>it's a bit hard to define civil rights as a right with legal power, without prescribing some sort of consequence for infringing on those rights, isn't it?
Idk, i would call the bill of rights civil rights, and i dont see anything in the 1st amendment that says how much the fine will be for denying it to someone.

Chaptor!Ep8pui8Vw2 (ID: ed3f98)Country code: cascadia.png, country type: customflag, valid: 1  213467

File: 1545587774350.gif (2.24 MB, 375x300, 1539797369011.gif)

>not just poisoning the cake then moving to vietnam.

(ID: fb05f6)Country code: us, country type: geoip, valid: 1  213472

File: 1545588170591.webm (1.54 MB, 841x458, Danny Dogvito.webm)

>>213467
>not telling them you're gonna say the n word

Mk17 (ID: 40b62c)Country code: us, country type: geoip, valid: 1  213474

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>>213472
It looks like the creature from "Limbo".

(ID: fb05f6)Country code: us, country type: geoip, valid: 1  213476

File: 1545588764760.webm (993.4 KB, 480x480, midget boxing.webm)

>>213474
heheheheheh

Starshine!Laura/wmXM (ID: 484b77)Country code: lunachan.png, country type: customflag, valid: 1  213564

File: 1545608560542.jpg (135.51 KB, 1200x1126, 1544755879020.jpg)

>>213417
No worries, 12 hour shifts sound brutal.

>I know we both agree that its kind of a moot point in this case, but that kind of argument, even with employment and housing, works on the principal that most people are already inclined to deny service to a transexual

Well, it doesn't necessarily. In the case of employment and housing, I don't think it has to happen in all or even most cases to be an issue worth addressing in some fashion. 27% nationwide isn't a majority, but it's not a small number like 3%. I'm not sure where exactly I would draw that line, though I think it varies depending on the severity of the issue, and how effective the law would be in resolving the issue. 33% of respondents had been verbally harassed in public by strangers for being trans, but depending on the nature of most of that harassment (threats of physical violence vs. someone just being an asshole), that's something I wouldn't address with laws even if it were way higher. Everyone, trans or otherwise, deals with assholes sometimes, but almost no one thinks someone should be punished by the law for being an asshole, because the harm caused by someone being an asshole to you is way less severe than the harm caused by being unable to find work, a place to live, put food on your table, etc.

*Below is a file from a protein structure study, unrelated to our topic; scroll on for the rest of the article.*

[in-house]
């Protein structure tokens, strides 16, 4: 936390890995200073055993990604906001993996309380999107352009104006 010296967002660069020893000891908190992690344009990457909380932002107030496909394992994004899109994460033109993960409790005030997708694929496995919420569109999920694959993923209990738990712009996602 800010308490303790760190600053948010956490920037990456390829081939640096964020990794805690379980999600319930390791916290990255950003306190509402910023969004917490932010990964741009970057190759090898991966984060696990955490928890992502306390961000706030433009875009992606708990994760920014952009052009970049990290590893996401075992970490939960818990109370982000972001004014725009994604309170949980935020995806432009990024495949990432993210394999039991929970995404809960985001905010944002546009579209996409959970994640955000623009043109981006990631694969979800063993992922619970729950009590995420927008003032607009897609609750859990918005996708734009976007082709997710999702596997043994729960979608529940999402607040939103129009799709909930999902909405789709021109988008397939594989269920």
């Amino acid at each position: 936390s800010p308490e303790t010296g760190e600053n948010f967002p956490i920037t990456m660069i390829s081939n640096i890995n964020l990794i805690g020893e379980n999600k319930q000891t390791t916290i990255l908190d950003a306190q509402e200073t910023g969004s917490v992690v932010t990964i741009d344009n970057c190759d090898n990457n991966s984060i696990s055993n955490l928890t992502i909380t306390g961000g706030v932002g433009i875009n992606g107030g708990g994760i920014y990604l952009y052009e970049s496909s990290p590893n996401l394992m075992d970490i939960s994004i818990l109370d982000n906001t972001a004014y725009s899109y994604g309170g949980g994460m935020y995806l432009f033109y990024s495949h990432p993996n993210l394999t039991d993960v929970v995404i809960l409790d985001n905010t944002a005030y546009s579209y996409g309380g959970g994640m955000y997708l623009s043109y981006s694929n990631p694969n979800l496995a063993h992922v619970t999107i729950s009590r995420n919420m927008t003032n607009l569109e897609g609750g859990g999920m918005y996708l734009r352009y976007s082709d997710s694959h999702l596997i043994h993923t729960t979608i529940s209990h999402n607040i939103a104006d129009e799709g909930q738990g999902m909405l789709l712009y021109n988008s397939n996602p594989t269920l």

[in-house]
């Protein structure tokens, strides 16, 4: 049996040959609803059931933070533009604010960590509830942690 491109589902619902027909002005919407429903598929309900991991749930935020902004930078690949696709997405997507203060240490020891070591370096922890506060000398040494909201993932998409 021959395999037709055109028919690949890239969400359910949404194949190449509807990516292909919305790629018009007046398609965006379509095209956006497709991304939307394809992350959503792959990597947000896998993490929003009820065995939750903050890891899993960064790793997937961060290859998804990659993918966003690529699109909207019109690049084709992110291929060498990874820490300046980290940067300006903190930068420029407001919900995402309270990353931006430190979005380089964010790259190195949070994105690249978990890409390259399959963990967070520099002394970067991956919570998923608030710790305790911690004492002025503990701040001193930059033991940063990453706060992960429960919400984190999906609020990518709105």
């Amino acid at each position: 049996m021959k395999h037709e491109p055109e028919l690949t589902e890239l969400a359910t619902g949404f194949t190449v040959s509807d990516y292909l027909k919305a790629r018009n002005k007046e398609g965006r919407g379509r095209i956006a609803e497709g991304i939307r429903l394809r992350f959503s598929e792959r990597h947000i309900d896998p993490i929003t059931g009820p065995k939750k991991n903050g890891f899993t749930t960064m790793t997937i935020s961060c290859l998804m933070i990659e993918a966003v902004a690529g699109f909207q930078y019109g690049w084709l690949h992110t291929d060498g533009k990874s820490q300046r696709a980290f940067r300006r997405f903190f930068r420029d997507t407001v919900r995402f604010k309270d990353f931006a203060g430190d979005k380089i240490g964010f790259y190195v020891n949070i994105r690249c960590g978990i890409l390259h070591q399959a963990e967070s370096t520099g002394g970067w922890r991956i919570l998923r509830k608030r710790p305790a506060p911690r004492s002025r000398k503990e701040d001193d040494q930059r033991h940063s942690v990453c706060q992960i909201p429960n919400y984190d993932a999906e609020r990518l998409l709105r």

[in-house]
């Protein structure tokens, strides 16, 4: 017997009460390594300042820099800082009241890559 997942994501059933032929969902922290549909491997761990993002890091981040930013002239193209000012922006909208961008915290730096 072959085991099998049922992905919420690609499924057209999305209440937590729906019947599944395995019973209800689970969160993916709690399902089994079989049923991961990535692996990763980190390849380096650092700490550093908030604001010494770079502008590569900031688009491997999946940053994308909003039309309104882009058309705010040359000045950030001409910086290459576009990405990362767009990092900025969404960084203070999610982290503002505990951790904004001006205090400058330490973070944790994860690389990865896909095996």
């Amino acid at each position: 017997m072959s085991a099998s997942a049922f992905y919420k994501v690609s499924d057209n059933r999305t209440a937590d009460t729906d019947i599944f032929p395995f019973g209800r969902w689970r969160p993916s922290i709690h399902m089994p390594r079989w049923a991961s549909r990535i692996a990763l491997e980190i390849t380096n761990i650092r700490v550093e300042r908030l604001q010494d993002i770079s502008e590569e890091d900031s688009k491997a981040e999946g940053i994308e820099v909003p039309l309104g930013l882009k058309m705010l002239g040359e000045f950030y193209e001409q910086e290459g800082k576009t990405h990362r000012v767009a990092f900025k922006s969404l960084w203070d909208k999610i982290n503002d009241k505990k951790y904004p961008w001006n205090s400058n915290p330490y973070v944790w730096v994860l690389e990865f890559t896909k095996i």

The other thing to consider is, employment and housing discrimination tends to stack with other problems faced by the trans community. 30% of trans people in that survey were homeless at least once in their lives, with 12% having been in the previous year. Only 6% were denied entry at homeless shelters, but of the ones who weren't, 9% got in "stealth" and were later kicked out when they were discovered to be transgender, 14% were told they had to basically "stop being (outwardly) trans" (which is somewhere between telling someone with autism to "stop being autistic or we'll kick you out", and someone with severe depression "stop taking your Prozac or we'll kick you out"), more than half (52%) were physically, verbally, or sexually abused in the shelters.

20% had to participate in the "underground economy" at some point to make ends meet, 9% in the previous year. That number is 12% when only looking at sex work rather than underground work as a whole, but that creates a bunch of other problems for those 20% and 12%, of course. If you have a hard time finding work as a trans person already, you're more likely to have to prostitute yourself or resort to other criminalized work to make ends meet; but then you're going to have an even harder time finding legal work if anyone knows you've had to prostitute yourself, you're more likely to be a victim of violent crime, more likely to be shunned by friends and family, more likely to get arrested...you start out simply not being protected by the system and living in a shitty area where that matters, but end up getting fucked over by the system after doing what you had to do to deal with problems you wouldn't be having if you were protected.